UK riots - social media and the police


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Social Media and the Police—Tweeting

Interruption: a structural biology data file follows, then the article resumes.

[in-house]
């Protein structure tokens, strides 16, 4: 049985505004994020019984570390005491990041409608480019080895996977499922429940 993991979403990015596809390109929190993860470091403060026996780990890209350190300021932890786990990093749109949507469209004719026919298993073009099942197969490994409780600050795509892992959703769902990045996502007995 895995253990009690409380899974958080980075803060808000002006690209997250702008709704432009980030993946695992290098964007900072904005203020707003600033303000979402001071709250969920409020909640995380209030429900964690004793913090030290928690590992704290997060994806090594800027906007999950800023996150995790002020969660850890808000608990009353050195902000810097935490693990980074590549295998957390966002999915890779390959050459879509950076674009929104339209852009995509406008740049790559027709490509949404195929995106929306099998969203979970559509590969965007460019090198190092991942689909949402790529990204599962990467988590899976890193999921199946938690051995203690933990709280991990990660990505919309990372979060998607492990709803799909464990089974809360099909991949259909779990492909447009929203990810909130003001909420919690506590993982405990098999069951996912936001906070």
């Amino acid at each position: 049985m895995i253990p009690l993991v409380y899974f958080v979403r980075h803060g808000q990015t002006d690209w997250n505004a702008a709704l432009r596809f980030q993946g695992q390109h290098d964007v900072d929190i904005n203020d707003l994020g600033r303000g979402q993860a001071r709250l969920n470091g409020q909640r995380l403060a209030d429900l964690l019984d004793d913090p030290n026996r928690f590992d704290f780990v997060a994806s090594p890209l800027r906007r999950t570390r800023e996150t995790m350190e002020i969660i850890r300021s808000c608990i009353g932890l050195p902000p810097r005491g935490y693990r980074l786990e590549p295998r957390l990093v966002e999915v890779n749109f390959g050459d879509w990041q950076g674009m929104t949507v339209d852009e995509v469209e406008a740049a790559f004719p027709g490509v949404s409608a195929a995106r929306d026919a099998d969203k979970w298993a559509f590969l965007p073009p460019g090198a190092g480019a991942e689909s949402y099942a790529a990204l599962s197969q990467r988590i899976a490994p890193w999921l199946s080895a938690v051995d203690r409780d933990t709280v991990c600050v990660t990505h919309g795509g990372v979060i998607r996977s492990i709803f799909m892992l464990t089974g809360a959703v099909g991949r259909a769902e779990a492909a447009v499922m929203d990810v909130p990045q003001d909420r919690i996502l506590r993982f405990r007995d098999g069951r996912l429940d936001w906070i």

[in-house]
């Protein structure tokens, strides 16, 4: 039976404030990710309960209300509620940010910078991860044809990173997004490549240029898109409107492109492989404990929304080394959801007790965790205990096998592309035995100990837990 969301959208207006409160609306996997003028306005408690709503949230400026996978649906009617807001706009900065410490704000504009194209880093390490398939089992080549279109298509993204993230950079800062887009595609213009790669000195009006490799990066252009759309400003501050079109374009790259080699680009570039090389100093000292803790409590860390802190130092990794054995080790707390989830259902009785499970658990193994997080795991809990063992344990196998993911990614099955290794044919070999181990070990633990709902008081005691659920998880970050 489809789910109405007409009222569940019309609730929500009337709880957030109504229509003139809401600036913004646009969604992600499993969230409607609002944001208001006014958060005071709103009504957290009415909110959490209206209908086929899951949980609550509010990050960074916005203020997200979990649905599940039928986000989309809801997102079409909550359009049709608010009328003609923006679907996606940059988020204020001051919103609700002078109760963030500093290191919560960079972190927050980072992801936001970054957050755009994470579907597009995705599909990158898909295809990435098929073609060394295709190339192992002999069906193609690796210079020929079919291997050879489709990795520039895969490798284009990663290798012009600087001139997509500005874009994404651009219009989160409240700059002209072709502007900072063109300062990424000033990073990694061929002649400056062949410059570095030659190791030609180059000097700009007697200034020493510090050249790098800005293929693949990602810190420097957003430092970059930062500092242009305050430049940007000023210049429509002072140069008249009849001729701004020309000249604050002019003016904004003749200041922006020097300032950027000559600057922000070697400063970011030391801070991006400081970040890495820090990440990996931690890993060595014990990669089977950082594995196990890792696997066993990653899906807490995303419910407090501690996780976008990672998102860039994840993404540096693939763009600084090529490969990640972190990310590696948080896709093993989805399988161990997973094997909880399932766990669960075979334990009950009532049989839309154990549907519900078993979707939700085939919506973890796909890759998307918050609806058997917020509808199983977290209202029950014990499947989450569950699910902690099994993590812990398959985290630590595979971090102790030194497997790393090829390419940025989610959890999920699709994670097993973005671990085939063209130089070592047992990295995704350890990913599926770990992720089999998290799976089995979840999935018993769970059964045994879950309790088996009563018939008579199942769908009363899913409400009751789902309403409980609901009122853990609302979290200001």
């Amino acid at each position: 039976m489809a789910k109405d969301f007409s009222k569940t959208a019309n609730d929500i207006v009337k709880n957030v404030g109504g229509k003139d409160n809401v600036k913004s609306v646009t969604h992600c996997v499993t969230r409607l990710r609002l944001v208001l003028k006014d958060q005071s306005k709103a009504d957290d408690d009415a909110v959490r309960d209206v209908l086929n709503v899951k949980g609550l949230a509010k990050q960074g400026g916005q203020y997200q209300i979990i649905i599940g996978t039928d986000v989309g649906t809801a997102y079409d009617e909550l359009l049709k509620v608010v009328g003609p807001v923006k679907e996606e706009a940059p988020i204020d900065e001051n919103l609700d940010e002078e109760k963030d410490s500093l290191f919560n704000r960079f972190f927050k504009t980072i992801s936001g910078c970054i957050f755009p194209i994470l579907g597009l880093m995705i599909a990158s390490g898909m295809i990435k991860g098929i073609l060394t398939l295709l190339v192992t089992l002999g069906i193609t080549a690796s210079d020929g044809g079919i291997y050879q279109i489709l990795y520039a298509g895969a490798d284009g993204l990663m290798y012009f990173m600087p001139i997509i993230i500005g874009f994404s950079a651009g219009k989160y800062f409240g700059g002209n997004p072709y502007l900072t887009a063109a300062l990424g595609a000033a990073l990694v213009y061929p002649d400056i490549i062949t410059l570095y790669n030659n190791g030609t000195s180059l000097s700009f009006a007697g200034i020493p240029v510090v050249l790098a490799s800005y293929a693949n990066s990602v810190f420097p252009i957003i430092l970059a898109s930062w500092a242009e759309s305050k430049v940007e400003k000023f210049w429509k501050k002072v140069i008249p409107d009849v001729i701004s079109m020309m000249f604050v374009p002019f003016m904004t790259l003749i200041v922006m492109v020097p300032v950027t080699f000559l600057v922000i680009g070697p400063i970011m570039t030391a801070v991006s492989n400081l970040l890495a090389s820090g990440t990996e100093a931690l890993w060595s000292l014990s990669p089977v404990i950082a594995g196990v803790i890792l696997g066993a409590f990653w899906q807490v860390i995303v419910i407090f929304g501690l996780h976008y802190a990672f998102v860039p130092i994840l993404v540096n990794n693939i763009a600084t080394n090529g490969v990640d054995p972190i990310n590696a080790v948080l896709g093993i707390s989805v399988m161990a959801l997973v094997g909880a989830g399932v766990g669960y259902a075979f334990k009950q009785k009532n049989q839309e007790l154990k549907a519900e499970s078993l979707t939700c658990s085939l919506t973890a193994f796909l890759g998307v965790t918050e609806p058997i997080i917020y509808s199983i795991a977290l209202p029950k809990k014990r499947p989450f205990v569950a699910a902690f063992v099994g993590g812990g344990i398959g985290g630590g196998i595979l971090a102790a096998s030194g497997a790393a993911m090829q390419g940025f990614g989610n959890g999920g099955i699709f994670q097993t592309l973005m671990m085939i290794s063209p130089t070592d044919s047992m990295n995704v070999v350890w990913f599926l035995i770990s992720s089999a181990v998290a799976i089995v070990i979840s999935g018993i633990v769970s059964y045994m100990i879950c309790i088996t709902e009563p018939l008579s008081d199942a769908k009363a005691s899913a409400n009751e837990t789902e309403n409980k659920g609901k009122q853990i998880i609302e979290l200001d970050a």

Practices of British Police Forces
during the August 2011 Riots

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UK riots - social media and the police